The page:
A trail-blazing maritime strategist
By Vice Admiral Peter Jones, ANI President
On 18 October 2020 Commodore Sam Bateman passed away. He was one of the leading maritime strategists of his generation and has left a significant legacy. Sam was born in Cottesloe, WA on 4 May 1938 and joined the Royal Australian Naval College as an Intermediate Entry cadet-midshipman in 1954. Among his class of thirty-two was a future Chief of Naval Staff, Ian MacDougall, two Rear Admirals – Jerry Carwardine and Tony Hunt and four Commodores Max Sulman, Phil Mulcare, Peter Mitchell and Sam.
There must have been a strong group dynamic from the start amongst the 28 Australians and four New Zealanders – all would graduate from the College, an achievement managed by only a handful of other entries.
Soon after becoming a qualified seaman officer Sam joined the patrol tug HMAS Emu based in Darwin. He was soon involved in the rescue of the American magician John Calvert, and stayed onboard the disabled yacht Sea Fox until she could be beached on Elcho Island. He was then appointed Executive Officer of the armament store carrier HMAS Woomera. On 11 October 1960 the ship was disposing of 140 tons of time-expired ammunition 23 miles off Sydney Heads when an explosion occurred and then a fire took hold. Woomera sank with the loss of two sailors. The unconfirmed cause of the explosion was thought to be a parachute flare which contained a friction igniter which may have been triggered. Sam and his captain were both court martialled and acquitted.
Nevertheless, Sam‘s career prospects were now uncertain. To his good fortune he was appointed to the newly commissioned frigate HMAS Parramatta under the command of Commander Guy Griffiths. Parramatta and the equally new HMAS Yarra undertook a busy South East Asian deployment in which Sam was able to meet his captain’s exacting standards. Happily, during his time in Parramatta Sam married Lois, and at the end of his time in the ship, Guy Griffiths recommended Sam for a sea command.
The first of Sam’s four sea commands came soon enough when he became commanding officer of the general purpose vessel HMAS Bass in January 1963. Soon after Bass was home-ported in Darwin. During his time in Bassshe rescued fishermen from the grounded Paleron, as well as discovering the wreckage of a missing RAAF Vultee Vengeance on a remote stretch of the Arnhem Land coast. Some charts of that region at this time relied on nineteenth century surveys. Sam took an interest in updating them and was awarded the 1964 Shadwell Testimonial Prize (which dates back to 1890) by British Admiralty for the best survey of a coastline or anchorage by a non-hydrographer.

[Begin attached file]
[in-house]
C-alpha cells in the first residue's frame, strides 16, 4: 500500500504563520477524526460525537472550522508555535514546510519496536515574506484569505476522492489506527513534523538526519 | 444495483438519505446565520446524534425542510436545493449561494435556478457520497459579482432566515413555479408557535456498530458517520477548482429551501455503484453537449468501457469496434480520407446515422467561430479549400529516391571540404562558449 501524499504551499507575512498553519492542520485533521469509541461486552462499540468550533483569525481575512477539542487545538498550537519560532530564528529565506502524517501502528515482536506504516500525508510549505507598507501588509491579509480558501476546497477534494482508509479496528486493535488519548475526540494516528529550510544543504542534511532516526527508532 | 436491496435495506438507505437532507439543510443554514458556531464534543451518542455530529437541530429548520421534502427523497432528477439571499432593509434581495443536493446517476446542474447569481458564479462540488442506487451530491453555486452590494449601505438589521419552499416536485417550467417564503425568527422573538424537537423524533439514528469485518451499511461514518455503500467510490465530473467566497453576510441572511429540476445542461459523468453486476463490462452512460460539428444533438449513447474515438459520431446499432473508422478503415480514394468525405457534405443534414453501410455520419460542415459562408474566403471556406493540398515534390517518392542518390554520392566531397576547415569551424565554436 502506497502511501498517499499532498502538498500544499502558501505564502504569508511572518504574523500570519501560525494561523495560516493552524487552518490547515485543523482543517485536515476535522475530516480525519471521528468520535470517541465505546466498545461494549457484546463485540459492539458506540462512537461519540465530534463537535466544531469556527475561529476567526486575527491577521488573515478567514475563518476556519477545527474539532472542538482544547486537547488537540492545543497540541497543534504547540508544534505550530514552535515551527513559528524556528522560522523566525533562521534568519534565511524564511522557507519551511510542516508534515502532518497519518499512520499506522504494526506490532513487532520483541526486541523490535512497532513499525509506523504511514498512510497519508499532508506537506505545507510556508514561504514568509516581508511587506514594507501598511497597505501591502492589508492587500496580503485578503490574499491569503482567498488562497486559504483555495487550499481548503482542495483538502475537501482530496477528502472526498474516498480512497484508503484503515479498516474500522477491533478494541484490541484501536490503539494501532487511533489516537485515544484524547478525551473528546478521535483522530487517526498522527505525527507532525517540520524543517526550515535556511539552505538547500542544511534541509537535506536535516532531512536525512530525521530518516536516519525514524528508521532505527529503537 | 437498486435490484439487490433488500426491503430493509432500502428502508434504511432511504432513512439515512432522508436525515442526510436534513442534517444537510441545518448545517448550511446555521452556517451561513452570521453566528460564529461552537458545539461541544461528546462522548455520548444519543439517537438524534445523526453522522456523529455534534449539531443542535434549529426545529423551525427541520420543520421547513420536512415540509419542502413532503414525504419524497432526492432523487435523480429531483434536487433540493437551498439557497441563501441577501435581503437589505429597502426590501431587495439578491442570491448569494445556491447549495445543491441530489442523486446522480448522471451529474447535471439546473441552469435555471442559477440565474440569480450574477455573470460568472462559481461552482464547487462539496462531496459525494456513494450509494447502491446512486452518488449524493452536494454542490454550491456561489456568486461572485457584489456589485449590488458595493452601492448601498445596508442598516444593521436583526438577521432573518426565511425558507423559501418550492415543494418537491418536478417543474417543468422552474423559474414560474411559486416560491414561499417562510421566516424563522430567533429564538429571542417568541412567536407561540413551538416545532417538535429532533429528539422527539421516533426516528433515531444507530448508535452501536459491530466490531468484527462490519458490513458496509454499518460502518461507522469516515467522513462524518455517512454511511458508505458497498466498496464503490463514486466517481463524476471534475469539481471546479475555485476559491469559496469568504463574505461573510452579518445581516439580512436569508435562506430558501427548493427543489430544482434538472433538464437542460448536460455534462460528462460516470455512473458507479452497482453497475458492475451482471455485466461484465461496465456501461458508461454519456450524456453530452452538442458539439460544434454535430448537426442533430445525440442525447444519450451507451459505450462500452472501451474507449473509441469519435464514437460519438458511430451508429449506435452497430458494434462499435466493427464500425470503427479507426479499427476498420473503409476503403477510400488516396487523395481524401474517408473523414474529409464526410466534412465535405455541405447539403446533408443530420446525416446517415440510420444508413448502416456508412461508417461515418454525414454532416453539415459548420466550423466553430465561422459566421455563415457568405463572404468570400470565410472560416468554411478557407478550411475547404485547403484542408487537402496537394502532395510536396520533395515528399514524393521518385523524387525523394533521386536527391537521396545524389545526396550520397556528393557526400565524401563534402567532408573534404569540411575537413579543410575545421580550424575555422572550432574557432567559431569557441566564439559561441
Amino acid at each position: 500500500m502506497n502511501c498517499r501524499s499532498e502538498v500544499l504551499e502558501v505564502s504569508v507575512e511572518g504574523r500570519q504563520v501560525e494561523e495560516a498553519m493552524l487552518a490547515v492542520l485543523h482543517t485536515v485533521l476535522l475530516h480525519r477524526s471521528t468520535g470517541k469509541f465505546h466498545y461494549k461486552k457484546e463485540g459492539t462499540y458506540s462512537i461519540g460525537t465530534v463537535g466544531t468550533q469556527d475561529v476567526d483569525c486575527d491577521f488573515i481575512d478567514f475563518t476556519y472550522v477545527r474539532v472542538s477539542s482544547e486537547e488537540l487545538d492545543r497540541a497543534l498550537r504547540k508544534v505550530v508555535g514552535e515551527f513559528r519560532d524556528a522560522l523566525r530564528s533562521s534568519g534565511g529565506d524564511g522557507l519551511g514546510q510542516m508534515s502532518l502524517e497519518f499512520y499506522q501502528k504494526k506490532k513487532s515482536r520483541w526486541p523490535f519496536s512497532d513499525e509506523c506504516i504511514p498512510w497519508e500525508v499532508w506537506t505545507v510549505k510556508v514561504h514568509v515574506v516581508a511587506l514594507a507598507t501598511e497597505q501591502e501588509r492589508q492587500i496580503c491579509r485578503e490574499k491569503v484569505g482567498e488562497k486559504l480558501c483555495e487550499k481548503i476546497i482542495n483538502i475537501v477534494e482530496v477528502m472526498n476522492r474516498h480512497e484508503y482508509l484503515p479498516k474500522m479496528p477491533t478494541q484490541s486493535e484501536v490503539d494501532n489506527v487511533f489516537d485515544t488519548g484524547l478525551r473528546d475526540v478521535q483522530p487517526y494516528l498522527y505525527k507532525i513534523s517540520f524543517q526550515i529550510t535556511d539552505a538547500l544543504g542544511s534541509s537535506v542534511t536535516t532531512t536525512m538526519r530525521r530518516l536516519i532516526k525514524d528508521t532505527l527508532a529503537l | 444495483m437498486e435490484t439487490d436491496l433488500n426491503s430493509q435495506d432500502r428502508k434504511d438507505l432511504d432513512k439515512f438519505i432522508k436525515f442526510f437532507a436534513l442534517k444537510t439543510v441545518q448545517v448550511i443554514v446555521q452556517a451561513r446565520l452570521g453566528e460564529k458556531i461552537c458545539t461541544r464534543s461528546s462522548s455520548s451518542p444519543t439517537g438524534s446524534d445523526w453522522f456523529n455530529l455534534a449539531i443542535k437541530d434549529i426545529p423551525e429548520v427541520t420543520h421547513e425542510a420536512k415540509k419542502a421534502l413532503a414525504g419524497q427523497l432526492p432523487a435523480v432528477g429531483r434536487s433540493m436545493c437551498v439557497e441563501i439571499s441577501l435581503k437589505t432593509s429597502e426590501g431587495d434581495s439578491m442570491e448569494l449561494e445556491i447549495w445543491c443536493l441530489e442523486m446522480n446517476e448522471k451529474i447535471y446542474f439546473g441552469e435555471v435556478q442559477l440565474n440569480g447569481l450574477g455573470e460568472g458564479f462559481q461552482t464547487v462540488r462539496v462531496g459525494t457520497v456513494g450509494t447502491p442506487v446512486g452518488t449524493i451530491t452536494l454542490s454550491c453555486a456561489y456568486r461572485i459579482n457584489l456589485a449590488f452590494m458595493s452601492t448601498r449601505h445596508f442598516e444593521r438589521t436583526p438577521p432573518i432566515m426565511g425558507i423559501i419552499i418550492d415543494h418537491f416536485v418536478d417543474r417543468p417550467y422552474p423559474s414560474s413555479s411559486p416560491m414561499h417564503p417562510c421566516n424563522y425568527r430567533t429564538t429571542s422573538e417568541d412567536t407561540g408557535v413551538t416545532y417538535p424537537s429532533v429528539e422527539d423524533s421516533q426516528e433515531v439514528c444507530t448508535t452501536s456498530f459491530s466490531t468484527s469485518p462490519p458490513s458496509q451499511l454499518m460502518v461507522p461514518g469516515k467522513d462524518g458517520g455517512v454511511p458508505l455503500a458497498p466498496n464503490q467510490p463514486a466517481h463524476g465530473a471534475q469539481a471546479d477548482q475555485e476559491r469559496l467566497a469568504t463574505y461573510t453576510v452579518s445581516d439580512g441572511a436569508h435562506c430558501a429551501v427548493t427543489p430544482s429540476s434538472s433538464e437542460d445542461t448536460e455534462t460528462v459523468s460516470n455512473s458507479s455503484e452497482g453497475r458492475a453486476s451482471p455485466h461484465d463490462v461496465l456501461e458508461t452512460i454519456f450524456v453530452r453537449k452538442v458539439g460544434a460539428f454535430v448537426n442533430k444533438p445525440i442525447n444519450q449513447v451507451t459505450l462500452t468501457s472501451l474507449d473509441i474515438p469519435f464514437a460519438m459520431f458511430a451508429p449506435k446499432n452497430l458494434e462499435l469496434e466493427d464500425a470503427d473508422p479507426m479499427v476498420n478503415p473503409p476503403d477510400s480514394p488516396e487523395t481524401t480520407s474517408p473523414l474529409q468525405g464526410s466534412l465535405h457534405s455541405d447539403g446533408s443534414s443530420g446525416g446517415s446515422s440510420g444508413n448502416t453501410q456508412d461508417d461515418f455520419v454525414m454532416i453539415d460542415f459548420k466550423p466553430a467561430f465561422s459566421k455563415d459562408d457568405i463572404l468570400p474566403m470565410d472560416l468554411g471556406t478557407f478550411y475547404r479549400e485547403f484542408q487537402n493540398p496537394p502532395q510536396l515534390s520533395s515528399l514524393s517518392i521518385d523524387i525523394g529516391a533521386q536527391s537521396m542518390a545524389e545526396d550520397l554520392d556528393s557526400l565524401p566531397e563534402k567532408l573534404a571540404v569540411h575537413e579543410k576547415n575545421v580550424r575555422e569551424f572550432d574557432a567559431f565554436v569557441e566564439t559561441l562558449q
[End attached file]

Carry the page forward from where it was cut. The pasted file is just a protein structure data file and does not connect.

In 1967 Sam was selected to commission the predominantly PNG-manned HMAS Aitape, the first of the Attack class patrol boats destined for the PNG Patrol Boat Squadron. Through engagement with his ship’s company, Sam developed a deep interest in the complexities of PNG, and later Pacific islander, societies and cultures. As a newly promoted Lieutenant Commander, Sam was made Senior Officer of the Squadron and helped develop the operational and administrative orders for the new boats. The five new boats were based at HMAS Tarangau, the revitalized Manus Island naval base. These were happy days for Sam and Lois and their young family. During his tenure Aitape, in company with HMAS Ladava, steamed 230 miles up the Sepik River.
Whilst in command of Aitape Sam studied for a Bachelor of Economics graduating in 1970, just before becoming Executive Officer of Parramatta. In late 1971 Sam returned to New Guinea for a formative appointment as Naval Officer in Charge Port Moresby and Director of Maritime Operations. Both he and Jim Nockels, the Australian Defence Representative in Port Moresby, advocated, largely unsuccessfully, for a more maritime focused PNG Defence Force rather than one that was more land-centric. For Sam the links between defence policy, broader security and economic issues were clearly visible in PNG as the country approached independence. (For more insight into this period, listen to Sam in the three-part Australian Navy History podcasts on the RAN in PNG).
In 1975 Sam joined the Australian Naval Institute one month after its formation. He would go on its Council as postings allowed, as well as being the editor of its Journal and a regular contributor to the Institute’s activities. He remained an active member for the rest of his life.
In 1977 Sam was given his third sea command, the trial ship for the Australian Mulloka sonar, the frigate HMAS Yarra. Promoted to Captain in June 1980 he served as Director of Naval Force Development and conducted a study on maritime trade. He then joined the Strategic and International Policy (SIP) Division and was involved in the finalisation of the UN Convention of the Law of the Sea (UNCLOS). He also took part in the work to produce the influential Oceans of Wealth Report. Within SIP he again worked with Jim Nockels who said,
Sam contributed in no small way to a better understanding of Australia’s maritime security environment. He worked tirelessly, and with great humour, encouraging associates and students to broaden their understanding of Australia’s geostrategic position and the importance of maritime power to Australia’s security. I recall the enthusiasm he brought to SIP Division in focusing on the vital importance of the Law of the Sea and maritime issues at a time when our defence planning was heavily dominated by land operations. I will always remember him as open and jovial, even if you disagreed with him. His enthusiasm was contagious and continuous. Sam made a long lasting contribution to our strategic thinking and the development of a more balanced Australian defence capability.
Sam’s final sea command was the destroyer HMAS Hobart which undertook a deployment to Canada and the US West coast for the Royal Canadian Navy’s 75th Anniversary Review. On the deployment Hobart visited Pago Pago where Sam was delighted that he and some of his men were invited to a traditional Samoan feast. Sam’s navigator Lou Rago later wrote, “this occasion showed his very sincere interest in people, diverse cultures and possibly how such engagements are the essence of good diplomacy.”